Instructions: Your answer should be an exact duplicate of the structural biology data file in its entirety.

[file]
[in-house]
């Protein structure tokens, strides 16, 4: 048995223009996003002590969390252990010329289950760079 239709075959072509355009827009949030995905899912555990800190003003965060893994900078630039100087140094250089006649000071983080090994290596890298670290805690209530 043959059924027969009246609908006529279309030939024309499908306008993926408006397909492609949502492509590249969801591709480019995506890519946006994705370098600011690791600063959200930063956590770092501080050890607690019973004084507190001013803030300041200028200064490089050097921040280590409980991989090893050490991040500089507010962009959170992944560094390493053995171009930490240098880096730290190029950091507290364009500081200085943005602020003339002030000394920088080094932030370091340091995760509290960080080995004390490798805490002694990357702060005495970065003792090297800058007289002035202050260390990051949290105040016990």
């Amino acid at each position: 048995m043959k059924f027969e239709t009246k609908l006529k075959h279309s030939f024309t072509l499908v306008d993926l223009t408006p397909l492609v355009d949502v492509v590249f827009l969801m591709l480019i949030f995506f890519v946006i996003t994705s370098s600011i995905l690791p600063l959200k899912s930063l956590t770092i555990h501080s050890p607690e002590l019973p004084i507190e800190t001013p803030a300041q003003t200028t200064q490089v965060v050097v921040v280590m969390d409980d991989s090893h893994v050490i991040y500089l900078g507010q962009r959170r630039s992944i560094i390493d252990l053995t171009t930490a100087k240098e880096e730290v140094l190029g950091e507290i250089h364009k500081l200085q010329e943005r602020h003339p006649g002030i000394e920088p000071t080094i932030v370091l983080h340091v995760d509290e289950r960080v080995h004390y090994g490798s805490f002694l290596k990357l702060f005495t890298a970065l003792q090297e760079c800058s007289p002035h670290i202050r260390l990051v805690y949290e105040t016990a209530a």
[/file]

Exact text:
[in-house]
């Protein structure tokens, strides 16, 4: 048995223009996003002590969390252990010329289950760079 239709075959072509355009827009949030995905899912555990800190003003965060893994900078630039100087140094250089006649000071983080090994290596890298670290805690209530 043959059924027969009246609908006529279309030939024309499908306008993926408006397909492609949502492509590249969801591709480019995506890519946006994705370098600011690791600063959200930063956590770092501080050890607690019973004084507190001013803030300041200028200064490089050097921040280590409980991989090893050490991040500089507010962009959170992944560094390493053995171009930490240098880096730290190029950091507290364009500081200085943005602020003339002030000394920088080094932030370091340091995760509290960080080995004390490798805490002694990357702060005495970065003792090297800058007289002035202050260390990051949290105040016990």
């Amino acid at each position: 048995m043959k059924f027969e239709t009246k609908l006529k075959h279309s030939f024309t072509l499908v306008d993926l223009t408006p397909l492609v355009d949502v492509v590249f827009l969801m591709l480019i949030f995506f890519v946006i996003t994705s370098s600011i995905l690791p600063l959200k899912s930063l956590t770092i555990h501080s050890p607690e002590l019973p004084i507190e800190t001013p803030a300041q003003t200028t200064q490089v965060v050097v921040v280590m969390d409980d991989s090893h893994v050490i991040y500089l900078g507010q962009r959170r630039s992944i560094i390493d252990l053995t171009t930490a100087k240098e880096e730290v140094l190029g950091e507290i250089h364009k500081l200085q010329e943005r602020h003339p006649g002030i000394e920088p000071t080094i932030v370091l983080h340091v995760d509290e289950r960080v080995h004390y090994g490798s805490f002694l290596k990357l702060f005495t890298a970065l003792q090297e760079c800058s007289p002035h670290i202050r260390l990051v805690y949290e105040t016990a209530a």